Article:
Paul I (2)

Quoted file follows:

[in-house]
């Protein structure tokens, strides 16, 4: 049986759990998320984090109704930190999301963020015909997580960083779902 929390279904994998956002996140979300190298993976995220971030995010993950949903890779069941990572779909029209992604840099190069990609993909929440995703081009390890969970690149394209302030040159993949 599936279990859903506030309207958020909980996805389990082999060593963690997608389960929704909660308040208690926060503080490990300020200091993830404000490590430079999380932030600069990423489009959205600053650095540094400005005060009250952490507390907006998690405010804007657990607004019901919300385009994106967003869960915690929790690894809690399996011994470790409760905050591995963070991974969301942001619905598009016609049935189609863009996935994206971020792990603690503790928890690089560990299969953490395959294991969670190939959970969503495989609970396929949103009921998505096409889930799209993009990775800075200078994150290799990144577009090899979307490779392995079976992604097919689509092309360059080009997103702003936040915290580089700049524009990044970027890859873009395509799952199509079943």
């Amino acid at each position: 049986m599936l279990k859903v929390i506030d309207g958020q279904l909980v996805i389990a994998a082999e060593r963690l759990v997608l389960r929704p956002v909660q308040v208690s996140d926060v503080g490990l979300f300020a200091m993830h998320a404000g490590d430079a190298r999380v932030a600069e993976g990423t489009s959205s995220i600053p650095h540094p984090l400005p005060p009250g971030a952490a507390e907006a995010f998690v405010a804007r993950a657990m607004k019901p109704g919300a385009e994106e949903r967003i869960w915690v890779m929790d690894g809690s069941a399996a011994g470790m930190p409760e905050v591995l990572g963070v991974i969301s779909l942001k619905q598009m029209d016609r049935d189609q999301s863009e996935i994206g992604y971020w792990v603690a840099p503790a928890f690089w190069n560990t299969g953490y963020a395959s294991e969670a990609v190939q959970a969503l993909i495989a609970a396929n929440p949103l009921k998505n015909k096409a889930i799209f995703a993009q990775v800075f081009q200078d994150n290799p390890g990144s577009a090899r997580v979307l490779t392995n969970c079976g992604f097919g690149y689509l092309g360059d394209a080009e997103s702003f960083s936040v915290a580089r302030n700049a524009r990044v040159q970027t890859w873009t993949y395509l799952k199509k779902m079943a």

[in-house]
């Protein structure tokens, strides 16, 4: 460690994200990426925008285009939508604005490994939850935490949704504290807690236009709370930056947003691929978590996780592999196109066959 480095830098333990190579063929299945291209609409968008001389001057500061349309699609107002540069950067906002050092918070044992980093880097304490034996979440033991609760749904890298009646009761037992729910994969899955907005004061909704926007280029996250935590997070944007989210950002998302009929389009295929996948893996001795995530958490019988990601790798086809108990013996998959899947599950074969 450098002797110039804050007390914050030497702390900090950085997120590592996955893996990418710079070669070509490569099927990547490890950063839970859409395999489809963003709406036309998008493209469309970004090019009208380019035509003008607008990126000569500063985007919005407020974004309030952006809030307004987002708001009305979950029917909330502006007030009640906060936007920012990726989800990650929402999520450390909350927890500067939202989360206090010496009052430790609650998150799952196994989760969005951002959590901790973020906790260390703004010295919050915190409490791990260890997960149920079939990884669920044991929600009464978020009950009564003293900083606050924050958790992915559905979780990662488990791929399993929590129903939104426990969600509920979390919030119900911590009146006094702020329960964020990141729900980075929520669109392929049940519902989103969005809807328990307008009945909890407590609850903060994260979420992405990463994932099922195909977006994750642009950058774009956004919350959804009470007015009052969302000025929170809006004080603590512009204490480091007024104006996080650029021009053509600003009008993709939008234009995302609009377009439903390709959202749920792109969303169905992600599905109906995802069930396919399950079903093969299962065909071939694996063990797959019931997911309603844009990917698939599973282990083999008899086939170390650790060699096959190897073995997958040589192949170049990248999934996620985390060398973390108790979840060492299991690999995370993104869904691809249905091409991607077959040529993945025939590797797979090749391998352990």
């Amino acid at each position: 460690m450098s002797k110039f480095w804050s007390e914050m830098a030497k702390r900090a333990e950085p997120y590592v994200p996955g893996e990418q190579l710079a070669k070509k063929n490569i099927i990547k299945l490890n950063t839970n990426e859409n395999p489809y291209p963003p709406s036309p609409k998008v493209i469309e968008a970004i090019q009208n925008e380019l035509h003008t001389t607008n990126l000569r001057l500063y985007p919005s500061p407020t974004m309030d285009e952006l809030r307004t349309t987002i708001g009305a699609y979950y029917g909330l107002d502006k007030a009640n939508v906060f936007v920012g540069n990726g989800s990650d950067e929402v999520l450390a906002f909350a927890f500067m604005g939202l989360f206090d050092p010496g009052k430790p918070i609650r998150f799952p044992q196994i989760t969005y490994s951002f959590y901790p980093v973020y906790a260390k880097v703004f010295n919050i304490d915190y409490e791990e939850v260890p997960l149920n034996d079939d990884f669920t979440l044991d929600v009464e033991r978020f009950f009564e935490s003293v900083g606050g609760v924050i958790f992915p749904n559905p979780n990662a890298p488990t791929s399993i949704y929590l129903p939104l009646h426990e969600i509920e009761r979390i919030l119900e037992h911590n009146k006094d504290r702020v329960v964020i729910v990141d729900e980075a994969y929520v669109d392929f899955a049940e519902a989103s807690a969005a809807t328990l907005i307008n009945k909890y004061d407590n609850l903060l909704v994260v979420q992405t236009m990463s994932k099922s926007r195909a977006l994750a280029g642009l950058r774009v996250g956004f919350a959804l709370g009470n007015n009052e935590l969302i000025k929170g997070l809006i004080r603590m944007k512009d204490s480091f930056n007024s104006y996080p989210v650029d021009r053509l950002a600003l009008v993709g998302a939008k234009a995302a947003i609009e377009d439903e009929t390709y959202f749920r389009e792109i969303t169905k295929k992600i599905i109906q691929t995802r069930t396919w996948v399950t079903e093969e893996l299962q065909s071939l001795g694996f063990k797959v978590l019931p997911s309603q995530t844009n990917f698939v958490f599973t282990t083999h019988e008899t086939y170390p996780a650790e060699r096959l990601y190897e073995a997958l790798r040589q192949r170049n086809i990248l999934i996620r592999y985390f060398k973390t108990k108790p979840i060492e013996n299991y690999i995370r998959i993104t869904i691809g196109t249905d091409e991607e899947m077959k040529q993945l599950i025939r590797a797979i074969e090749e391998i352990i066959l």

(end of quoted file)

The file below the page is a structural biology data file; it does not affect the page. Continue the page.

pope of Rome, was a native of the city of Rome, a brother of pope Stephen III (q.v.), whom he succeeded, and by whom he was employed in important political missions. Paul I began his pontificate May 29, 757, amid much opposition and disorder. There were at the time two parties at Rome, the Frankish and the Italian. He owed his elevation to the Frankish party. The Italians were led by Theophylactus, who disputed for a while the right to the pontificate with Paul; the latter, however, proved strongest in the contest, and finally secured submission. Paul's pontificate is distinguished partly by efforts for the complete and secure papal possession of the territories which were claimed as granted by the Frankish king, and partly by the remarkable growth of papal power in Rome itself. Baxmann (Gesch. der Politik der Papste, 2:251) says: "Very seldom have the politics of Rome seen so much deceit and fraud, or so borne the character of unconscientiousness and double-tonguedness, as under pope Paul I." In order to retain the newly acquired exarchate of Ravenna, and to strengthen himself against the attacks of the Lombards and the Byzantines, Paul sought the good graces of king Pepin, and prevented this ruler from alliance with the iconoclastic Greeks (see the Codex Carolinus, in Muratori, vol. 3, pt. ii, p. 116 sq.). One of the most troublesome neighbors of the papal territory was the Lombard king Desiderius, who devastated it several times. He was, however, conciliated in A.D. 766, and we find Desiderius at Rome that year engaged in his devotions, and putting the Church in possession of some portions of his property. Pope Paul I is venerated by the Romish Church as a saint (June 28). He was a friend of the monks, and erected a monastery in his parental home. He was kind towards the poor, and exhibited a compassionate spirit for all troubled hearts. He died June 28, 767, and was succeeded by his brother, who is known as Constantine II. Pope Paul's letters are preserved in the collections of the councils, and in Gretser's collection; but as one of them bears a date after the decease of this pontiff, their genuineness is called in question. See Raynaldus, Annales; Chacon, Vitac Pontificum Romanorum; Bower, Hist. of the Popes, vol. 3; Riddle, Hist. of the Papacy, 1:322-324; Reichel, Hist. of the Roman See in the Middle Ages, p. 113 sq.; Neander, Church Hist. vol. 3; Milman, Hist. of Lat. Christianity, 2:428-432; Aschbach (R. C.), Kirchen-Lexikon, s.v.